Here at AzHHA, our No. 1 focus is on making Arizona the Healthiest State in the Nation. While we’ve made significant strides, serious challenges remain. Among them is the need to find better and more sustainable ways of preventing, treating and managing behavioral healthcare needs of Arizonans.
For decades, behavioral healthcare issues were thought of as “someone else’s problem” – confined to a select few in our society. Many of these patients’ issues were addressed by locking them away in state institutions – far from the rest of us, out of sight and mind. Other patients suffered in silence.
Our awareness of their circumstances has been elevated in part by the media, but perhaps even more by policy decisions in the 1960s to deinstitutionalize and treat many such patients in the community setting. Today, people with behavioral healthcare needs live and work among the general population.
What became clearer over time was that behavioral health issues were more common and closer to home than many of us had ever realized. We tried hard to avoid this conclusion for many years with a social stigma against such problems. Remember when it was almost disqualifying for a political candidate to even admit to seeing a mental health counselor?
To a great extent, we have progressed in our understanding of the causes of behavioral healthcare needs and can provide appropriate therapy and medication to support patients. The Behavioral Health hospitals in AzHHA do us proud with their efforts to advance the understanding of those with behavioral healthcare needs and deliver high-quality, evidence based clinical interventions to help patients.
We’ve seen important policy shifts, too, like payment parity for behavioral health in health insurance coverage. Further, integrating care of the mind and body simultaneously is an important element of a major effort by Arizona’s AHCCCS program to improve how WE support both the mental health and physical needs of people in this program.
Still, in many ways we remain far behind where we need to be to support patients with behavioral healthcare needs. That’s due in large part to the stigma of mental disease that still exists . . . but policy problems are also apparent: few believe coverage parity has been achieved in practice. Demand for service continues to rise. Old laws and conceptions continue to get in the way of doing better.
One example of the latter is an outdated and burdensome Institutions for Mental Diseases (IMD) exclusion in Medicaid. Since Congress established Medicaid in 1965, the program’s IMD exclusion has prevented Medicaid beneficiaries (ages 21-64) from accessing short-term, acute care in psychiatric hospitals. Patients with serious behavioral healthcare needs often require a longer inpatient stay. However, because of Medicaid’s IMD exclusion, these medically necessary inpatient stays are unavailable to low-income Arizonans. We can do better than this.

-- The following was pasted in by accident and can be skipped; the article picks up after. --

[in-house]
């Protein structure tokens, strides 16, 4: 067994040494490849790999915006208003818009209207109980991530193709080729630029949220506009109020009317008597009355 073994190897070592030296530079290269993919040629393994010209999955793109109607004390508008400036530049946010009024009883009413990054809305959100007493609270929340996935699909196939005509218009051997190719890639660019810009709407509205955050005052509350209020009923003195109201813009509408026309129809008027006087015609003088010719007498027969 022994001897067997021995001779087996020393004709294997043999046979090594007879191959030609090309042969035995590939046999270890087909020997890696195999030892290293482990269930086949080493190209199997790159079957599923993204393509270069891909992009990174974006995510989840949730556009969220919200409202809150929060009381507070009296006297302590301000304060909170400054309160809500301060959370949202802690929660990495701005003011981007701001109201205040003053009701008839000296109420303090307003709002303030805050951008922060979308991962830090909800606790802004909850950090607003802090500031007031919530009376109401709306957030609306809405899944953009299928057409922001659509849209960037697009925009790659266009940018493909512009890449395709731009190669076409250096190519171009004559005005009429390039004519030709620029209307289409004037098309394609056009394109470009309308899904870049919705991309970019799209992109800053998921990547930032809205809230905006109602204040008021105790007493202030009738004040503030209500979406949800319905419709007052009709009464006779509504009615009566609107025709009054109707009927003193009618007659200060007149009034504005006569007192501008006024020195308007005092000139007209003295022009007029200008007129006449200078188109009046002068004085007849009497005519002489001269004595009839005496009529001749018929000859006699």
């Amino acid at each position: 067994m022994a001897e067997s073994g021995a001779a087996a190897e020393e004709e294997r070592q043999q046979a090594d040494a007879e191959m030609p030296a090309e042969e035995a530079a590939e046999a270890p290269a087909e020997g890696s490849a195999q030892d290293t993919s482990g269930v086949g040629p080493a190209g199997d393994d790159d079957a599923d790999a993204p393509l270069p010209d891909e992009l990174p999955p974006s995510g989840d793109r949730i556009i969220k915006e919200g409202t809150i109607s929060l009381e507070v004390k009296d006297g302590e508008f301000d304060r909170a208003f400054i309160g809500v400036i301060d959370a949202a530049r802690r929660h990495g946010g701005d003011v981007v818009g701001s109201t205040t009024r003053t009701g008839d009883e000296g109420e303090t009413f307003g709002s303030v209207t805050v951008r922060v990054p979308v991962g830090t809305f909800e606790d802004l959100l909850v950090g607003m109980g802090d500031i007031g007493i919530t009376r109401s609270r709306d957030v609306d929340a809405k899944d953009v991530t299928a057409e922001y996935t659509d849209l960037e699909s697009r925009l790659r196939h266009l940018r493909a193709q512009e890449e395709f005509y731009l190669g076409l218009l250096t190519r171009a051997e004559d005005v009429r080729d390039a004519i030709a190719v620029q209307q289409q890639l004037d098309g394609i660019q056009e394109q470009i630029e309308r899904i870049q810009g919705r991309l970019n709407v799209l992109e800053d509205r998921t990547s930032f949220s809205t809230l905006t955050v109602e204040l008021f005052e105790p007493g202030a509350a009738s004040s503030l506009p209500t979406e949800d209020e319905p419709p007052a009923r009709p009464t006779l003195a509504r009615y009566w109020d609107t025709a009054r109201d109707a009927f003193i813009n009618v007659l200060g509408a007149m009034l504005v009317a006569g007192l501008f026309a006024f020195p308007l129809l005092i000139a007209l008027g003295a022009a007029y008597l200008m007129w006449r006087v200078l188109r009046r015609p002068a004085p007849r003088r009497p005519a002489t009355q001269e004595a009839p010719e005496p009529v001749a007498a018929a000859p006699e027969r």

Click on the image below for more on IMD.
The IMD exclusion stands as a major obstacle to adequately addressing the behavioral health service crisis. A national effort is underway to remove this exclusion with respect to substance abuse disorder treatment and a provision is included in the opioid legislation being considered by Congress, but even these legislative efforts currently in Congress fall short of what Arizona needs to remove this major barrier to care.
Another major issue is the chronic underfunding of behavioral health, both by public programs and private payors. Just like historic gaps in providing coverage for mental health, there is a cultural and historic gap in calculating the amounts that hospitals and other providers are paid to take care of patients. That these individuals are among the most vulnerable of our society, and at risk of causing harm to them self and others because of it, only makes the problem worse.
This October 10th is World Mental Health Awareness Day, and October 7 to 13 is National Mental Health Awareness Week. Let’s use this opportunity to turn rhetoric into action – to not just acknowledge the need to do better, but to actually commit ourselves to solving these problems. After all, behavioral healthcare is not “someone else’s problem.” Directly or indirectly, it affects all of us – and the time to do something is now.